2 Ditch the toxins. As well as being more aware of what you’re putting into your body, start paying attention to what you’re putting on your body – particularly your hair and skin. “Look at external pollutants in cosmetics and hair colour which may disrupt hormones,” says Dr Glanville. The buzz word to avoid on labels is anything ending in ‘paraben’ (common culprits are methylparaben, ethylparaben, propylparaben and butylparaben).
3 Get your jabs. Not had your rubella jab yet? Once you get pregnant, it’ll be too late, so get immunised against German measles now, if you’re not already, suggests Dooley. Additionally, if you’ve had any abdominal operations or had a ruptured appendix which is most often associated with blocked tubes seek help now, he urges.
4 Sort your supplements. Omega-3 fats found in fish oil have anti-inflammatory properties which can help if you suffer from endometriosis (excess tissue growth in the pelvic region).You should also start to boost your body’s B-vitamins. “Start taking a prenatal supplement and fish oil,” suggests Blakeway. You can up your oily fish intake by including mackerel, salmon and tuna in your diet. “Now’s also the time to reduce or cut out caffeine and limit yourself to four drinks a week,” she adds.
On the male side...
Check up on old body worries. If your guy has had any medical issues in the past (even childhood injuries) they could come back to haunt him, so see your doctor sooner rather than later. “If he has had a hernia in the past, seek medical advice now, as these are factors which can damage reproduction,” says Dooley.
Tick Tock: You’re both busy with your careers right now, so you’ve put your baby-making plans on hold for two years, but you can still...
1 Track your cycle. When you don’t have babies on the brain, you’re probably paying little attention to your periods, save checking that it comes every month. But paying attention to your flow and seeking advice for any irregularities in your cycle can help you avoid disappointment in the future. “If you are not on the pill, start tracking your cycle, so that you are familiar with your body’s own rhythm and understand how to know when you are ovulating,” says Jill Blakeway, co-author of Making Babies: A Proven 3-Month Program for Maximum Fertility and of The Fertility Plan.
2 Get help for PCOS. Women in the Middle East are especially prone to PCOS (Polycystic Ovarian Syndrome), according to Dr Fakih, and many sufferers are placed on the pill to regulate their flow – concealing what their natural flow is like. “If you have been diagnosed with polycystic ovaries, you should come off the pill sooner so you can establish what your natural cycle is like, and seek medical advice early,” suggests Dooley.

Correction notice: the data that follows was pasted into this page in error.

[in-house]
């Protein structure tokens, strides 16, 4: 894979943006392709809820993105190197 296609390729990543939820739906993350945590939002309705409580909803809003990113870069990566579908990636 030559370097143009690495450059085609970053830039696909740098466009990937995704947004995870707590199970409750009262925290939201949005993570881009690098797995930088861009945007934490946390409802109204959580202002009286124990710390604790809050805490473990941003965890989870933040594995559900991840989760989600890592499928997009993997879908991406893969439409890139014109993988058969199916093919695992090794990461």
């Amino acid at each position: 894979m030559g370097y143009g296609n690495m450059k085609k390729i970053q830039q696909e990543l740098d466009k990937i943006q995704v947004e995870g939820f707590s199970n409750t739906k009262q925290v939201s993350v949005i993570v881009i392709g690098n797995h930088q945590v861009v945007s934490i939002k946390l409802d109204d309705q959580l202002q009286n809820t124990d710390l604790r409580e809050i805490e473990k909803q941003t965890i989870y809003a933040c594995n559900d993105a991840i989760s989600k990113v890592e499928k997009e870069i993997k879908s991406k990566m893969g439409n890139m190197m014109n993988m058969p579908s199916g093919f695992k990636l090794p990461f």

3 Think big picture. You know that fantasy you have of your future life? The one with the big house with the white picket fence and huge garden? Well, if you’re imagining more than one child running around the lawn, then consider adjusting your own timeline to accommodate for that, suggests Dooley. “It’s very easy to wait until 34 or 35 for your first baby, and that’s fine, but you’ll be 38 or 39 when you have your second. One’s got to think of the whole thing as a journey. In your thought process, you have to think of the age you’ll be when you have your last child, not your first child,” he adds.
On the male side...
Get him checked out. Any irregularities on the male side can be a precursor to future fertility problems, so get him to check himself out now to avoid nasty surprises down the line. “Men in their 20s to 40s are at greater risk of testicular cancer. Also if he’s had an injury, infection, operations or swelling, it is worth going to see the doctor, sooner rather than later.”
Tick Tock: You want a baby right now. It’s time to...
1 Enjoy your love life. According to West, a lot of women who are trying to conceive become fixated on dates and timings of ovulation, reducing the act to a chore – and in more extreme cases, something that is insisted upon! Put down that stopwatch and learn to enjoy each other again, she urges. “There is usually a great amount of concern about targeting ovulation, but there needs to be more focus on ensuring it just happens more often.”
2 Have a holiday. “Stress encourages adrenalin which is known to disturb hormones,” says Dr Glanville. “We want hormones to be balanced when trying to conceive. So look at ways stress can be reduced through acupuncture, meditation and gentle exercise.”
3 Be patient. Don’t be alarmed if you come off the pill and don’t get pregnant straight away. “Maximum fertility takes about three months to occur,” says Dooley. “The chance of conception is only about 20 per cent per cycle, so it takes time to get pregnant. Keep thinking about the journey and don’t get despondent.”
On the male side...
Take his man minerals. Zinc is such an important fertility mineral for both women and men, as is the right balance of essential fatty acids and vitamin D. You should both be taking good multi-vitamins, minerals and fish oil at this stage, says Dr Glanville. “We recommend NHP Fertility Support for Women and Men, NHP Vitamin C Support and NHP Omega 3 Support (available at naturalhealthpractice.com),” says Dr Glanville.